As most people know, the cartoon character Pepe the Frog has long been used by the “Alt-Right” as their so-called mascot, and the cartoon frog is now widely associated with racism, anti-Semitism, white nationalism and the like. Pepe’s creator, Matt Furie, has finally had enough.
Not only did he “kill” Pepe, trying to stop the misuse of his laid-back character, he then tried to save him with a new ‘zine. Now, he is going one step further and sending a strong message: stealing someone’s creation to use for your own purposes is against the law.
Here is Furie, pictured with his creation:
Pepe The Frog Creator Matt Furie Named One Of The 25 Most Influential People On The Internet. Loved it. pic.twitter.com/uBo1JvKiGc
— Paulo Smith (@pecunia55) June 26, 2017
Furie’s lawyers, who represent him pro-bono, recently succeeded in forcing a former assistant principal at a Texas middle school to withdraw a children’s book he had written which used the character, Pepe. The former assistant principal, Eric Hauser, who lost his job because of the book, has said that it is not racist. Furie’s lawyers, however, had a different opinion, stating that the book “espoused racist, Islamophobic and hate-filled themes, included allusions to the alt-right movement and was deliberately targeted at children.”
After threatening Hauser with litigation, Furie’s lawyers were successful in getting Hauser to withdraw the book and – at Furie’s insistence – donate all profits to the Council on American-Islamic Relations.
It seems that Mr. Furie has tasted blood, and his lawyers are now going after the “Alt-Right,” serving cease and desist letters to leading persons in the movement. One such person, Tim Gionet (also known as Baked Alaska) took to Twitter to complain:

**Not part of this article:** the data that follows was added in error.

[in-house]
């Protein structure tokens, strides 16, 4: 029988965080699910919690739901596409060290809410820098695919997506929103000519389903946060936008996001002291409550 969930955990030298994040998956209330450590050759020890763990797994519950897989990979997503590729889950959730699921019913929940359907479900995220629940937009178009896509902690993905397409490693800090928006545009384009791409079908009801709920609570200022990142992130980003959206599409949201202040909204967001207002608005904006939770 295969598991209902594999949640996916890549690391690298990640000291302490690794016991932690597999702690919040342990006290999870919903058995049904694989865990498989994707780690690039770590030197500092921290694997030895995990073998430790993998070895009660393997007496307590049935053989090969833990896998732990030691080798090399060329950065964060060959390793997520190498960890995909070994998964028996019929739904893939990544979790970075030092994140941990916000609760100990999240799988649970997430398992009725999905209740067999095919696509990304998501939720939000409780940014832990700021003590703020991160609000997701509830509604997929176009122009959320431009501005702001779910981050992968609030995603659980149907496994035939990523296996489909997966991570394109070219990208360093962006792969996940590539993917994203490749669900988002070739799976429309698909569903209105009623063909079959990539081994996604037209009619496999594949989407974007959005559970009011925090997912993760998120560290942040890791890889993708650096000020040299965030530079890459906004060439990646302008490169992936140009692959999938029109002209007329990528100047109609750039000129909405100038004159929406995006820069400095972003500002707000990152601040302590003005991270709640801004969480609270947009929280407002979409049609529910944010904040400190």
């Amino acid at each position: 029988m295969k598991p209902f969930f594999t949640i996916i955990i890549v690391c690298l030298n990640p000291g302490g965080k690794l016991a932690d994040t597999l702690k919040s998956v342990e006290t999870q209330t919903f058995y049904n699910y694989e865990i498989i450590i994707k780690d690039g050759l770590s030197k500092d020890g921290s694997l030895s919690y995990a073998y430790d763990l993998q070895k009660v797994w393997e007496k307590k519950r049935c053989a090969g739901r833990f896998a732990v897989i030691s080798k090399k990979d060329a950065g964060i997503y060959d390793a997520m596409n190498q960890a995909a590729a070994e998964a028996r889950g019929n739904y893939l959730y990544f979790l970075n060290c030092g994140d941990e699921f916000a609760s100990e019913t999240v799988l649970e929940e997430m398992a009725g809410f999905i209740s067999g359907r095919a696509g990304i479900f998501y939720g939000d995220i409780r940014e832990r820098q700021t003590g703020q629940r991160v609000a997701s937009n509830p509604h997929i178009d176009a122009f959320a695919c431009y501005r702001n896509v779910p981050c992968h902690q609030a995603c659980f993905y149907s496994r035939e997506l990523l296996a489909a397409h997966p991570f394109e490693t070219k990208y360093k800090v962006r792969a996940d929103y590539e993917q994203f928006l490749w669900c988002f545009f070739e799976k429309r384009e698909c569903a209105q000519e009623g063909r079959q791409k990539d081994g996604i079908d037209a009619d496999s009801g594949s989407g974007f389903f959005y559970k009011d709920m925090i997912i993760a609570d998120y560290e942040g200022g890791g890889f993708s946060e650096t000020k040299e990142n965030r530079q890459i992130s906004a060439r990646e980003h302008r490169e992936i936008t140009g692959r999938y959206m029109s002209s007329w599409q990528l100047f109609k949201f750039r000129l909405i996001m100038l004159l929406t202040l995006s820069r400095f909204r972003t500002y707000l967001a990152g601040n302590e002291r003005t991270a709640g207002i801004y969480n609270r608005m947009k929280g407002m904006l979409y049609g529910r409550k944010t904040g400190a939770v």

The creator of Pepe the Frog has officially sued me. What a time to be alive. pic.twitter.com/v7jtnfAxYp
— Baked Alaska™ (@bakedalaska) September 18, 2017
As replies to his tweet began rolling in it was very clear that people weren’t there to offer sympathy:
Did you cry again?
— Joe Hill (@Blasarius25) September 18, 2017
Using someones art for profit without their permission to sell Nazi propaganda is wrong? Who knew?
— Rich Havener (@Acrasial) September 18, 2017
Note that actual litigation hasn’t begun (yet). Besides “Baked Alaska”, Richard Spencer and Mike Cernovich have also been served cease and desist letters threatening litigation if they don’t stop using (and profiting from) Pepe the Frog. DMCA (Digital Millennium Copyright Act) requests for takedown have been issued to Reddit and Amazon, so it certainly looks like Mr. Furie and his lawyers mean business.
It will be interesting to follow this “case” as it develops. It probably won’t be as easy to get “Alaska”, Spencer, and Cernovich to fall in line as it was with Hauser. These people are seasoned internet veterans, and they have a large number of fanatical followers who will most likely mass post Pepe memes just to spite Mr. Furie if they are asked to do so by their “leaders.”
Watch this space.
Here is the video from Furie’s Kickstarter to “save Pepe”:
Featured image via Twitter, fair use for reporting